Chris

remember, lots of torque on the elbow!
Are you serious? Have you considered that Liane may be not skilled enough/willing enough to counter his aggressive technique?

3yrs experience + bad attitude vs. intimidated, angered student? I see a devastating kaeshi waza coming...:dead:

Liane, If you feel threatened, intimidated, insulted or whatever, report to the sensei during or after class. If there are other disgruntled students talk to them and then talk to your sensei (strenght in numbers, the first aikido union against unfair or agressive training practices... :D )

timcraig
03-11-2003, 02:22 PM
Just put him down a couple times.

Deal with him in the same way you would deal with someone attacking you on the streeet. Use your aikido to protect yourself and your attacker. Someday he might try that nonsense on someone who won't be as forgiving as you. Better for him to learn he's being a jerk and that his bahavior is unacceptable.

You are learning a martial art after all, and nobody is going to fault you for throwing someone in aikido class.

cindy perkins
03-11-2003, 02:29 PM
I agree with those who have suggested talk to the instructor (ideally with one or more other students), then leave if necessary. From my non-aikido teaching experience, I have found it is very possible to be blind to a particular student's faults, particularly if they are rude to you, because you are bending over backward not to misperceive faults out of personal annoyance. Sad but true. Speak to your instructor in a spirit of love, assuming you are bringing him new information and that he will respond correctly. If he does not, then leave immediately; he will be no protection if the jerk decides to retaliate. Just my HO...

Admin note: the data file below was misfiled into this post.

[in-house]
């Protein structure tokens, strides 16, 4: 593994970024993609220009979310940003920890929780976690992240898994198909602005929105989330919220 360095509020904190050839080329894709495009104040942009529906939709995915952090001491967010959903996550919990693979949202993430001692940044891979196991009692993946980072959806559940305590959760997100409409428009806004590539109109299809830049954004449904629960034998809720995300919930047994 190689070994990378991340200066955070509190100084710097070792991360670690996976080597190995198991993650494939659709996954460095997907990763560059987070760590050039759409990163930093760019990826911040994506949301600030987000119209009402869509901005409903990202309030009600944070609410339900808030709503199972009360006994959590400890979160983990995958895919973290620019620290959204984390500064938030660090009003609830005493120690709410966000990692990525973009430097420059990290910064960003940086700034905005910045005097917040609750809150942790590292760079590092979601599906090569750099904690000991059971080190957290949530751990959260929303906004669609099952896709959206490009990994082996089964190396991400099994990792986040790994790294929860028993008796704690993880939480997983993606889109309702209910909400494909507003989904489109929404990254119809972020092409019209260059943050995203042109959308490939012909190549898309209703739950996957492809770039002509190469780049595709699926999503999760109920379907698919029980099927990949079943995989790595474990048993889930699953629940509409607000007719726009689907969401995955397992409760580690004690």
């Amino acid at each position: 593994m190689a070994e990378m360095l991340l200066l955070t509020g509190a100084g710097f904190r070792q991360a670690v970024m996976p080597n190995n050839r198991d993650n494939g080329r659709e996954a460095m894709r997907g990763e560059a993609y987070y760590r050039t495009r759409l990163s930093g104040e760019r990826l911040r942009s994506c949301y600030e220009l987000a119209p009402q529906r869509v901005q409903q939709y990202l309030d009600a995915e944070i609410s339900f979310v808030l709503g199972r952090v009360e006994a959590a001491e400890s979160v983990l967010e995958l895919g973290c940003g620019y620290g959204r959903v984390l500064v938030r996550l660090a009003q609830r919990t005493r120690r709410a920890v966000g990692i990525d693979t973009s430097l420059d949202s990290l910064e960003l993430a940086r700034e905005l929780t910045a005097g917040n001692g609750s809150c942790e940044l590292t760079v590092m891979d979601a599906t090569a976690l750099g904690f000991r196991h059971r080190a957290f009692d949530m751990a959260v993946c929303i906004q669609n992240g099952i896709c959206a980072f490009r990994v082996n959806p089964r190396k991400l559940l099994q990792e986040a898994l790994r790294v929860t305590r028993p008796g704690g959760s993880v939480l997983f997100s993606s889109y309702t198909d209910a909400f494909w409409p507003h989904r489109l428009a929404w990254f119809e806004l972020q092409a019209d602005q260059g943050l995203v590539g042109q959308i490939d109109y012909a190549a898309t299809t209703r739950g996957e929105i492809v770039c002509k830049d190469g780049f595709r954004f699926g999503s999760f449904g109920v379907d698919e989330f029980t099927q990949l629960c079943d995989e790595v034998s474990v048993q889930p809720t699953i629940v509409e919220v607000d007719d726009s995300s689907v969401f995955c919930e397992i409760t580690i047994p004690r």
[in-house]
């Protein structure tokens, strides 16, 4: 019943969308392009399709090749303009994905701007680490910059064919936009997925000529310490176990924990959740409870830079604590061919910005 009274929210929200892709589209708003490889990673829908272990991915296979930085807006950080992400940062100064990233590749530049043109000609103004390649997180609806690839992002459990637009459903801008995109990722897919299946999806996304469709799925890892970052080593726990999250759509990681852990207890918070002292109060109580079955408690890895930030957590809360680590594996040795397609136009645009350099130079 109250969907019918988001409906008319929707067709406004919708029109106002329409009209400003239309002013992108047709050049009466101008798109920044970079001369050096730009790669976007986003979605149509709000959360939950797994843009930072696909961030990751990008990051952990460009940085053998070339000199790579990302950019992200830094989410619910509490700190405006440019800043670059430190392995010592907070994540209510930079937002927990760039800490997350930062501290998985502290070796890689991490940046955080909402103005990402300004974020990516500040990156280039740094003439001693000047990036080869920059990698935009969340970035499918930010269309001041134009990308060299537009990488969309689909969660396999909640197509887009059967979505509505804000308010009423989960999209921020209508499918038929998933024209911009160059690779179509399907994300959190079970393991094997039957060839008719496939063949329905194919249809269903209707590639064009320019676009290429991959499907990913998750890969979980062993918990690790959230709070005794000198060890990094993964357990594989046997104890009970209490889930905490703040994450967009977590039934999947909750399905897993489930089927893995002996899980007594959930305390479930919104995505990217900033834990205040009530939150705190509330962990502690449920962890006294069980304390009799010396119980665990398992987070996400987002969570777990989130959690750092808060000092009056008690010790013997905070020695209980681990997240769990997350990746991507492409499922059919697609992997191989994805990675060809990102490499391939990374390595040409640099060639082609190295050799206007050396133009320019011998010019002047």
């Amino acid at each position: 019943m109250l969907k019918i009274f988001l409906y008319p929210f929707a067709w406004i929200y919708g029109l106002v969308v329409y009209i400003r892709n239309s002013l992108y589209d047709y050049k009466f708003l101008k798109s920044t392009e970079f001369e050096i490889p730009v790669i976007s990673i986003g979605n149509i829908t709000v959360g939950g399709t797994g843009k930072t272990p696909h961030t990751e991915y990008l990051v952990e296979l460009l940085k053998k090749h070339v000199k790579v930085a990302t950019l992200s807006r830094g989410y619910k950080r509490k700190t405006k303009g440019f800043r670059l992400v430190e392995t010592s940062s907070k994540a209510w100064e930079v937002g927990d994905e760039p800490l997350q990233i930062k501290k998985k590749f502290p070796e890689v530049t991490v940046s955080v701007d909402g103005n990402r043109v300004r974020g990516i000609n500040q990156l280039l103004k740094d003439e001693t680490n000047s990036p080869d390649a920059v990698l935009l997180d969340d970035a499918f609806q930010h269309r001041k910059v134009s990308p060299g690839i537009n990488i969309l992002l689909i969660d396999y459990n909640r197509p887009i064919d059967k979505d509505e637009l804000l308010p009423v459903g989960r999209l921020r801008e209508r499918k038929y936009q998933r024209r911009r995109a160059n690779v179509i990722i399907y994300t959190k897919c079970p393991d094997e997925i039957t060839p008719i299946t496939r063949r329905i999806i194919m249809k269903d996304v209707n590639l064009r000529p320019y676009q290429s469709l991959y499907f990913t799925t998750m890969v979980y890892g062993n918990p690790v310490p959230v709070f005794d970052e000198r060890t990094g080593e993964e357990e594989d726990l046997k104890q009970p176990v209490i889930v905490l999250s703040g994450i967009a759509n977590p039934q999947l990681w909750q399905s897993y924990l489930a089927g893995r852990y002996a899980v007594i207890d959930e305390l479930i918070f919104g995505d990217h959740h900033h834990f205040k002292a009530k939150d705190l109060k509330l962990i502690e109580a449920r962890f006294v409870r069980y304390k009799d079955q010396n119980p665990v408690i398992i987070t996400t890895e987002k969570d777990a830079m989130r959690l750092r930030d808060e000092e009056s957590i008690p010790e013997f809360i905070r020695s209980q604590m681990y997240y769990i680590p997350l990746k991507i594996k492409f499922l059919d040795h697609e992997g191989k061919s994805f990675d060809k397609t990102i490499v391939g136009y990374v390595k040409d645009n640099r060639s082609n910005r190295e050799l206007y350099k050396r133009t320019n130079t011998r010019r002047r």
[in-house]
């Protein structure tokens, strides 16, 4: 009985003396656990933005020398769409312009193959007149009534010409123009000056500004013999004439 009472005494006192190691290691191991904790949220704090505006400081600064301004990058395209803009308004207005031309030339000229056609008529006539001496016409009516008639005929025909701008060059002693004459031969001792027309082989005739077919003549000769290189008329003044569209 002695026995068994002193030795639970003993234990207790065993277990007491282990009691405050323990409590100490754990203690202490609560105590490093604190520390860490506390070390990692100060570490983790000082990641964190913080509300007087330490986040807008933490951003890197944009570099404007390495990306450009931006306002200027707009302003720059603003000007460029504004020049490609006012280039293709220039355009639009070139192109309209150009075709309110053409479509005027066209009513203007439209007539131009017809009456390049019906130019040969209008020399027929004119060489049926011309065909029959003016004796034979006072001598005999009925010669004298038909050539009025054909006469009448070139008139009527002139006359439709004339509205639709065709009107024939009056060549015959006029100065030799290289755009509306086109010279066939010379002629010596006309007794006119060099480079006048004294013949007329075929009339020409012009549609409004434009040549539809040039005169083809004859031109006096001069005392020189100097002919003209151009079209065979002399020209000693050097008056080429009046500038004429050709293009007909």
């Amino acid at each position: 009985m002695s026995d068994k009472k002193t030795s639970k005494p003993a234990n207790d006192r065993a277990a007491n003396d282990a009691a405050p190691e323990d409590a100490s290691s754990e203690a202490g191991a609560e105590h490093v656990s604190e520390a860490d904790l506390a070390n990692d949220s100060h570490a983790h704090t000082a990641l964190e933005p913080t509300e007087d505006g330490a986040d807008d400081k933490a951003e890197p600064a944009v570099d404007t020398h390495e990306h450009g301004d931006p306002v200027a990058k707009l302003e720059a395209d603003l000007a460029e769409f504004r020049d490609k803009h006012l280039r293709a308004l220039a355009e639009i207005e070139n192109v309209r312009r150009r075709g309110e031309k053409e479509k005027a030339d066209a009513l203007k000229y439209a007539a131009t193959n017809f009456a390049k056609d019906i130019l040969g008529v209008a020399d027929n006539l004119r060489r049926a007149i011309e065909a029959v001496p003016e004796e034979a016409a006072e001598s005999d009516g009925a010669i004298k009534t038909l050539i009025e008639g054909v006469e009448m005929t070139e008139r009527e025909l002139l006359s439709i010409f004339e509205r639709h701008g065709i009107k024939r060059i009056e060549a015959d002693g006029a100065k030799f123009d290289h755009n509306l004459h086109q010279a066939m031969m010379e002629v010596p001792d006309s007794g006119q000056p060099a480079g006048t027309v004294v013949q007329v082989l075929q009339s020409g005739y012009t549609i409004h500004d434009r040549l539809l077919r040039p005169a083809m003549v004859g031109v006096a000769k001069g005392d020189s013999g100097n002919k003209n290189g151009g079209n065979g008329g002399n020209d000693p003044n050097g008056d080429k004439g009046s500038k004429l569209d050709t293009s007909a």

ikkainogakusei
03-11-2003, 02:54 PM
Okay this has gotten way out of hand. Please do not take the advice of anyone who tells you to inflict harm on this guy. Not only will you be lowering yourself to his level, but you'll be putting yourself in serious jeopardy. :confused:

I hadn't noticed that this dojo/club/class is at a University. If this is so, there are huge liability considerations, and if your Sensei is not listening to you, then a department chair, dean, or officer of student conduct will.

Those who are suggesting that you speak out or remove self are (IMHO) giving the wiser advice. Take it.

timcraig
03-11-2003, 02:59 PM
Not harm, only pain. Pain goes away when you let off the nikkyo. That's part of the beauty of aikido, you can wake someone up with the pain, but also let them walk away with you afterwards.

Alfonso
03-11-2003, 03:36 PM
forget it, stop fantasizing you folks for a second. Liane has stated she's a beginner a number of times. How do you expect her to be able to confront someone with more experience, physically stronger and on top of everything with a mean disposition?

So, the guy thinks he's cool, he can find openings, he thinks he's martial and macho.

Bullies abound in this world, and they feed off attention and fear.

If you won't talk to your instructor, just avoid the idiot. Even if you're the only available choice for partnering just bow to him and go work in a trio.

if someone asks, just say you're not comfortable taking ukemi for him, and explain your problem.

No one can force you to put yourself in his hands. Discuss this with the other folks as well, an obvious effort at ignoring him will raise flags

..this being a japanese activity ostracism seems to be appropriate..

faramos
03-11-2003, 03:51 PM
Liane,